The earliest inhabitants of Cameroon were probably the Bakas (Pygmies).
They still inhabit the forests of the south and east provinces. Bantu speakers
originating in the Cameroonian highlands were among the first groups to
move out before other invaders. During the late 1770s and early 1800s,
the Fulani, a pastoral Islamic people of the western Sahel, conquered most
of what is now northern Cameroon, subjugating or displacing its largely
Although the Portuguese arrived on Cameroon's coast in the 1500s, malaria
prevented significant European settlement and conquest of the interior
until the late 1870s, when large supplies of the malaria suppressant, quinine,
became available. The early European presence in Cameroon was primarily
devoted to coastal trade and the acquisition of slaves. The northern part
of Cameroon was an important part of the Muslim slave trade network. The
slave trade was largely suppressed by the mid-l9th century. Christian missions
established a presence in the late 19th century and continue to play a
role in Cameroonian life.
Beginning in 1884, all of present-day Cameroon and parts of several
of its neighbors became the German colony of Kamerun, with a capital first
at Buea and later at Yaounde. After World War I, this colony was partitioned
between Britain and France under a June 28, 1919 League of Nations mandate.
France gained the larger geographical share, transferred outlying regions
to neighboring French colonies, and ruled the rest from Yaounde. Britain's
territory -- a strip bordering Nigeria from the sea to Lake Chad, with
an equal population -- was ruled from Lagos.
In 1955, the outlawed Union of the Peoples of Cameroon (UPC), based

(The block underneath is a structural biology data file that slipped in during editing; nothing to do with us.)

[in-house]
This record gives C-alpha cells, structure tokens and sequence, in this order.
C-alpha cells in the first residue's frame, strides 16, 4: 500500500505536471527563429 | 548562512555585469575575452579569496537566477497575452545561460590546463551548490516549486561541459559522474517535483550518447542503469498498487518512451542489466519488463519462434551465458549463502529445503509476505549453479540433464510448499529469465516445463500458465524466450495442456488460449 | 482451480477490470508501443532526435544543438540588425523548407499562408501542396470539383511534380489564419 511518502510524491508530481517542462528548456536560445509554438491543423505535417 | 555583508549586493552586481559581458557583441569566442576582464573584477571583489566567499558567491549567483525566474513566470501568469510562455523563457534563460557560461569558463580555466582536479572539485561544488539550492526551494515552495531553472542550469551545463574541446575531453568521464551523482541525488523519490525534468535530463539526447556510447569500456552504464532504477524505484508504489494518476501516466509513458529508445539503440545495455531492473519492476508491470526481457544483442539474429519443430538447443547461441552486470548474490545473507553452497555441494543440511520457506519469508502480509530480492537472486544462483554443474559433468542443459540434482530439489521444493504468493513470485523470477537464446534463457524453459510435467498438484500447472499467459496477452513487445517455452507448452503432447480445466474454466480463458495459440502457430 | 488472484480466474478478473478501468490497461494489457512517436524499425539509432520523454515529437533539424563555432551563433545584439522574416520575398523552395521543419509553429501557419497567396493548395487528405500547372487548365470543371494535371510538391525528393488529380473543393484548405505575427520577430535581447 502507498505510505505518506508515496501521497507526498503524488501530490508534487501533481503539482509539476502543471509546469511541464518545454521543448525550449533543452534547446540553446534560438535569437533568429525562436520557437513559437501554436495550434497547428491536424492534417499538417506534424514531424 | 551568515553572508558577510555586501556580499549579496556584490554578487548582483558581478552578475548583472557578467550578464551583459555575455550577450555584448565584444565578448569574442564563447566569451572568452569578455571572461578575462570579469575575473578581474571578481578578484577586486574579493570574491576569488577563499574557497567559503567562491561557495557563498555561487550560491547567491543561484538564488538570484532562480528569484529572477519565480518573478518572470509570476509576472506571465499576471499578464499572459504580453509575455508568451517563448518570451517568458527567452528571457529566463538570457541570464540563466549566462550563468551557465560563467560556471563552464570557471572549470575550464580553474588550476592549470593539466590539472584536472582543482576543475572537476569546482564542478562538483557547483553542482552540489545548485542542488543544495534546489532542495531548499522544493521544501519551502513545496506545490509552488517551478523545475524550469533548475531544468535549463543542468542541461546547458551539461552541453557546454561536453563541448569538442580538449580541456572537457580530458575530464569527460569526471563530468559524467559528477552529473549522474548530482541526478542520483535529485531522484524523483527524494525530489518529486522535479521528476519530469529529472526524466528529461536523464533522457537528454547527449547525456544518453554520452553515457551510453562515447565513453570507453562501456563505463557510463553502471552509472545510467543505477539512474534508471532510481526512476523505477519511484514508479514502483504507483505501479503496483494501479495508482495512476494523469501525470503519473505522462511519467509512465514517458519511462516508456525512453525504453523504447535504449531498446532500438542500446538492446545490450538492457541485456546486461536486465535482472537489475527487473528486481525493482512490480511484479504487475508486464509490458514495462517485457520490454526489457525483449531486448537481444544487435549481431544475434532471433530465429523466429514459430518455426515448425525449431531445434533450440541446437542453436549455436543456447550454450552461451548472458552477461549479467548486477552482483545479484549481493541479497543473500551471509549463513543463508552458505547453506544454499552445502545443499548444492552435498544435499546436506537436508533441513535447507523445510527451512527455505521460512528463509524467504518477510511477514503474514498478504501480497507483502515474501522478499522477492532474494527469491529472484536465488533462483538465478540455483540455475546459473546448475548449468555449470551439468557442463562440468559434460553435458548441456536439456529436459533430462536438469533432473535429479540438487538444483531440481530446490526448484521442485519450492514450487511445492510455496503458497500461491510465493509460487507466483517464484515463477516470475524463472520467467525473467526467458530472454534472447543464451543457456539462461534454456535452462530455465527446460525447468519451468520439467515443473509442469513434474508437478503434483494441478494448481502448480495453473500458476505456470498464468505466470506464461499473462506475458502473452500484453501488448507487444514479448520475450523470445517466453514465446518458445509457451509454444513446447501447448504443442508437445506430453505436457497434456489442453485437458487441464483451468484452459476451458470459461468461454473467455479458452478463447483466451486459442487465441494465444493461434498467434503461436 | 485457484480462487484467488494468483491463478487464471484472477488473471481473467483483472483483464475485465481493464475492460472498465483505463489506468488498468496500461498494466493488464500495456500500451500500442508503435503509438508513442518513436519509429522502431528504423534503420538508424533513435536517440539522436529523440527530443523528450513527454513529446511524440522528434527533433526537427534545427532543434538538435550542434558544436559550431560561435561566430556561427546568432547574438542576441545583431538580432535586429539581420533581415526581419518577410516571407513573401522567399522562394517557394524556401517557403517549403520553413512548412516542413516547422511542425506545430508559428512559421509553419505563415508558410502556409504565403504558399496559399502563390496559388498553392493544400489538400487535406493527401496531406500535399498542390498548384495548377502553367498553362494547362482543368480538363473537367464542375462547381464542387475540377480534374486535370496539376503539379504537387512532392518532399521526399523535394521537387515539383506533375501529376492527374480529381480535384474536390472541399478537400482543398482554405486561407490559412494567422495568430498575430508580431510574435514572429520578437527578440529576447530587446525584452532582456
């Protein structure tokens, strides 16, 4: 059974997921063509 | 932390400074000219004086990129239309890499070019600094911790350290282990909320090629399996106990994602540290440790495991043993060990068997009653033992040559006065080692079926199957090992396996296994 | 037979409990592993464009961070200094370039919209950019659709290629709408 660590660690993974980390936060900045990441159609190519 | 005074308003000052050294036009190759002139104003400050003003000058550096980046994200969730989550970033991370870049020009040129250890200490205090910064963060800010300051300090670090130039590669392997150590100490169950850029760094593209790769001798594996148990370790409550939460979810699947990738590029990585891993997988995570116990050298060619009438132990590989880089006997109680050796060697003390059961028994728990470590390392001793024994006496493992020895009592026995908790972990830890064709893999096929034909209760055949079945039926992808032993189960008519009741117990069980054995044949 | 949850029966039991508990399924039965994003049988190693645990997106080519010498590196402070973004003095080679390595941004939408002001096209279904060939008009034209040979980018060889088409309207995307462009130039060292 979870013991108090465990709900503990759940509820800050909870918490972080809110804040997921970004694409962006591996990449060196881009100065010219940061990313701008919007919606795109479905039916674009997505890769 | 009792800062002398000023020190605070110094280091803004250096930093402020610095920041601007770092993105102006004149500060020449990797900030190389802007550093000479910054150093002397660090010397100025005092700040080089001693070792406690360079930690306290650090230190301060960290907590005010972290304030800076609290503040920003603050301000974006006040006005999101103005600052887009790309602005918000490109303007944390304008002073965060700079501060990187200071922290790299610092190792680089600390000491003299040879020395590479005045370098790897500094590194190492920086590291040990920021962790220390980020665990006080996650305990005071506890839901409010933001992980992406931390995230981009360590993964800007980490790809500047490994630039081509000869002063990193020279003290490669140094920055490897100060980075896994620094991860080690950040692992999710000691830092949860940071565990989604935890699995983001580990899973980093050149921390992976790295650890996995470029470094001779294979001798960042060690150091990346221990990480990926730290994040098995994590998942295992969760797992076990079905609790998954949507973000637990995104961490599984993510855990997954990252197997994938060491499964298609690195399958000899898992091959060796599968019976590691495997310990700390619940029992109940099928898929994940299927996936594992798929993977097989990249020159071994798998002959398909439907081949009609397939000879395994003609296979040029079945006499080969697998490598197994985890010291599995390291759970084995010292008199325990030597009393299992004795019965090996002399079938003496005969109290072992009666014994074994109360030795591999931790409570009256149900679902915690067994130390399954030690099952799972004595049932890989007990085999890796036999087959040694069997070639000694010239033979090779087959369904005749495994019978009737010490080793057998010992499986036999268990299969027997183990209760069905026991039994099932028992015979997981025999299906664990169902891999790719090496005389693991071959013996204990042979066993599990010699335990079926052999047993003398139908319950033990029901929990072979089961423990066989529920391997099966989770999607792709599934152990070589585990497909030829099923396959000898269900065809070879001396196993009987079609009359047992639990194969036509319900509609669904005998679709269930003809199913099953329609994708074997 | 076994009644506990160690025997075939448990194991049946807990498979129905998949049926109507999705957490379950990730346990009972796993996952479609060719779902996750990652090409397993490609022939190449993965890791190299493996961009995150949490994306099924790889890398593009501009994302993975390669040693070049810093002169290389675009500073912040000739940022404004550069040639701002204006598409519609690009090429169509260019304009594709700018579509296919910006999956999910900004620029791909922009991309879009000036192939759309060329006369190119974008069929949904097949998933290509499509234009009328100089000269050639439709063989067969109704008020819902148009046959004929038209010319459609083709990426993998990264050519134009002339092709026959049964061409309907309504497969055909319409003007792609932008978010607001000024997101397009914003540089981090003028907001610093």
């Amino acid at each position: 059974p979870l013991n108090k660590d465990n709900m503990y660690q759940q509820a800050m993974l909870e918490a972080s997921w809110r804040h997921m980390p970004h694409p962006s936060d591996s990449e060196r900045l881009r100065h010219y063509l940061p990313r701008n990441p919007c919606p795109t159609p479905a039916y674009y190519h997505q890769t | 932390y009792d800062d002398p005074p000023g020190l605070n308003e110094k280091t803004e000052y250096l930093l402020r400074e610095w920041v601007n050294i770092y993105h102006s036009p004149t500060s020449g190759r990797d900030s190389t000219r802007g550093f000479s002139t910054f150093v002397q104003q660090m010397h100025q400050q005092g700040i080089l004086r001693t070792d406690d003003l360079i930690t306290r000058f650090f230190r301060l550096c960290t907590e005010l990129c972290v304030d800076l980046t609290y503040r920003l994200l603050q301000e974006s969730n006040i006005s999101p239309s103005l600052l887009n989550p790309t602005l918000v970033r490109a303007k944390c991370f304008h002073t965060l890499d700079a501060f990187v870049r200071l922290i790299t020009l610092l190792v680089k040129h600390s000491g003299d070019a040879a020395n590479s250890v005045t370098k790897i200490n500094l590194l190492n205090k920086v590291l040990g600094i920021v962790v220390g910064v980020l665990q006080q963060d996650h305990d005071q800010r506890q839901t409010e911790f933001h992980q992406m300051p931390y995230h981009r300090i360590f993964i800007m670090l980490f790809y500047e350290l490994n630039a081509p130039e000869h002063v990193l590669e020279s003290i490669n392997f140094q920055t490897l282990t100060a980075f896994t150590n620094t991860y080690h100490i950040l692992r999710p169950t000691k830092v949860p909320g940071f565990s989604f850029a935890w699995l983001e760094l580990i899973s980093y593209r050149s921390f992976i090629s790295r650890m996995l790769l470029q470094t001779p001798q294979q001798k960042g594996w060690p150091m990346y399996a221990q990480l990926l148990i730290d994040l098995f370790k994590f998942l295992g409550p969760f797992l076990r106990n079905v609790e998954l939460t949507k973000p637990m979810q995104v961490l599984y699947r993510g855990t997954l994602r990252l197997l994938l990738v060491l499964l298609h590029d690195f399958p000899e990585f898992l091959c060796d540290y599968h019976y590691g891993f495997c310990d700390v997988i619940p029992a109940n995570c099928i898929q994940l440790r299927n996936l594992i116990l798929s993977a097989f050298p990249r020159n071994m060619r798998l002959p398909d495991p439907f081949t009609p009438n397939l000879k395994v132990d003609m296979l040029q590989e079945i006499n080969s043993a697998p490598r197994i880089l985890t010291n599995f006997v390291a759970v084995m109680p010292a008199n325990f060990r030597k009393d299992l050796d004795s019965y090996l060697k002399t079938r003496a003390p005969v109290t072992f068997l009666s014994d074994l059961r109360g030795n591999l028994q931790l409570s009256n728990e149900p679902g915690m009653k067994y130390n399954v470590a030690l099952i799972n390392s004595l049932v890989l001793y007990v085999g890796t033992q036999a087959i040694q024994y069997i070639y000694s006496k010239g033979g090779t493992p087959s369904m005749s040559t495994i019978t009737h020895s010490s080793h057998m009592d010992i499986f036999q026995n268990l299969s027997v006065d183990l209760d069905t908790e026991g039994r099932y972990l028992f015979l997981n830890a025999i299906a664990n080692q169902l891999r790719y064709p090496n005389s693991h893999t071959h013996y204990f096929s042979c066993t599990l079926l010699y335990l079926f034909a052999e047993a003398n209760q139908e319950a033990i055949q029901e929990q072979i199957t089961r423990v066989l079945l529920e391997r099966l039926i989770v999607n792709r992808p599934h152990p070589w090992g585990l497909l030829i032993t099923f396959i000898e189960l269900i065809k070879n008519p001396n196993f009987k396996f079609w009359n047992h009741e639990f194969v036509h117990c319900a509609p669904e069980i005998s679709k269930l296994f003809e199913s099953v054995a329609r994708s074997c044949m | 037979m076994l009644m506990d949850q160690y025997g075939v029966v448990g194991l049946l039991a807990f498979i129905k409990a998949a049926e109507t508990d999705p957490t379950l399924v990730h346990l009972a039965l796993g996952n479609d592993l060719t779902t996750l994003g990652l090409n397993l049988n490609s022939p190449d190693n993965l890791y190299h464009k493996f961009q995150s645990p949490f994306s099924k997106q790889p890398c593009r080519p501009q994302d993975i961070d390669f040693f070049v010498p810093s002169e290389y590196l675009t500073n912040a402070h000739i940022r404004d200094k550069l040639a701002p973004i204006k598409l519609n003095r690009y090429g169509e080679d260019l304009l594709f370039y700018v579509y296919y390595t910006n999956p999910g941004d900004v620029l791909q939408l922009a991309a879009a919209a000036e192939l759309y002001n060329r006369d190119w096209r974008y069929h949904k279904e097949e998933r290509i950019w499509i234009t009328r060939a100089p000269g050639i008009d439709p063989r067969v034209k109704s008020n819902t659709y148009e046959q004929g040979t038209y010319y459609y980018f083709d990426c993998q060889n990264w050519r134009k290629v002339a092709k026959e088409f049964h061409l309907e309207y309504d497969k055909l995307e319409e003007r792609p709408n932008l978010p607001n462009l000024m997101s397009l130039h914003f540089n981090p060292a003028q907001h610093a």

largely among the Bamileke and Bassa ethnic groups, began an armed struggle
for independence in French Cameroon. This rebellion continued, with diminishing
intensity, even after independence. Estimates of death from this conflict
vary from tens of thousands to hundreds of thousands.
French Cameroon achieved independence in 1960 as the Republic of Cameroon.
The following year the largely Muslim northern two-thirds of British Cameroon
voted to join Nigeria; the largely Christian southern third voted to join
with the Republic of Cameroon to form the Federal Republic of Cameroon.
The formerly French and British regions each maintained substantial autonomy.
Ahmadou Ahidjo, a French-educated Fulani, was chosen president of the federation
in 1961. Ahidjo, relying on a pervasive internal security apparatus, outlawed
political parties but his own in 1966. He successfully suppressed the UPC
rebellion, capturing the last important rebel leader in 1970. In 1972,
a new constitution replaced the federation with a unitary state.
Ahidjo resigned as president in 1982 and was constitutionally succeeded
by his Prime Minister, Paul Biya, a career official from the Bulu-Beti
ethnic group. Ahidjo later regretted his choice of successors, but his
supporters failed to overthrow Biya in a 1984 coup. Biya won single-candidate
elections in 1984 and 1988 and flawed multiparty elections in 1992 and
1997. His CPDM party holds a sizeable majority in the legislature -- 149
deputies out of a total of 180.